Carlsbad's Vote On New Peaker Plant Hinges On Removal Of Smokestack
Carlsbad has fought for years to get a massive power plant off its coastline. The Encina power station will be put into mothballs in 2018 because its sea-water cooling system no longer meets state environmental regulations.
But under previous proposals, there was no guarantee the 400-foot smokestack would be removed. And until now SDG&E had not signed any contract to use power from a replacement plant, so any energy produced might have gone out of the region.
Now, because the San Onofre nuclear power plant has shut down, the energy landscape in San Diego has changed. SDG&E is interested in contracting with the owner of the Carlsbad power plant, NRG, for electricity to use at times of peak consumer demand. The new plant would be gas powered like the old one, but it would be air cooled, rather than using ocean water, to meet new state mandates.
The city of Carlsbad has hammered out a memorandum of agreement with the power companies, NRG and SDG&E, allowing NRG to build the new plant, on condition that the old plant — and its smokestack — is torn down. The new plant, which would also be just west of Interstate-5, would also have chimneys, but a much lower profile. Under the "memorandum of understanding," SDG&E would also give a portion of its land west of the freeway to the cty of Carlsbad.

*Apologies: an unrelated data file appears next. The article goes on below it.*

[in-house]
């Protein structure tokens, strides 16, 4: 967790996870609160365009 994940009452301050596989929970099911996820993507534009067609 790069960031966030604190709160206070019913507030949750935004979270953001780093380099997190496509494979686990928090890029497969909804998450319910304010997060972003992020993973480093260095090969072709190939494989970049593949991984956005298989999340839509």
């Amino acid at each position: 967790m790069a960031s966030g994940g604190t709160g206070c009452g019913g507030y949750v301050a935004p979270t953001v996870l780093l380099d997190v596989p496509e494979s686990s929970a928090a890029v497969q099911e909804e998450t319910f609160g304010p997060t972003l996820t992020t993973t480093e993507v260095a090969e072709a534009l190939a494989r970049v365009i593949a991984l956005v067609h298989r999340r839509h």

City spokeswoman Kristina Ray said removing the ugly smokestack off Carlsbad’s oceanfront property is an incentive for the city to approve the new plant.
“Removing that old power plant really gives the city an opportunity to reimagine what that land could be used for," she said, "in a way that’s more appropriate for the coastline.”
The California Energy Commission had already approved a new gas powered plant on the site once the Encina plant is shut down, but the one in the MOU to be considered tonight would operate less frequently.
Three other North County coastal cities, Encinitas, Solana Beach and Del Mar, have recently taken a stand to oppose any new gas powered “peaker” plants, saying San Onofre should be replaced with renewable-energy sources, like solar and wind.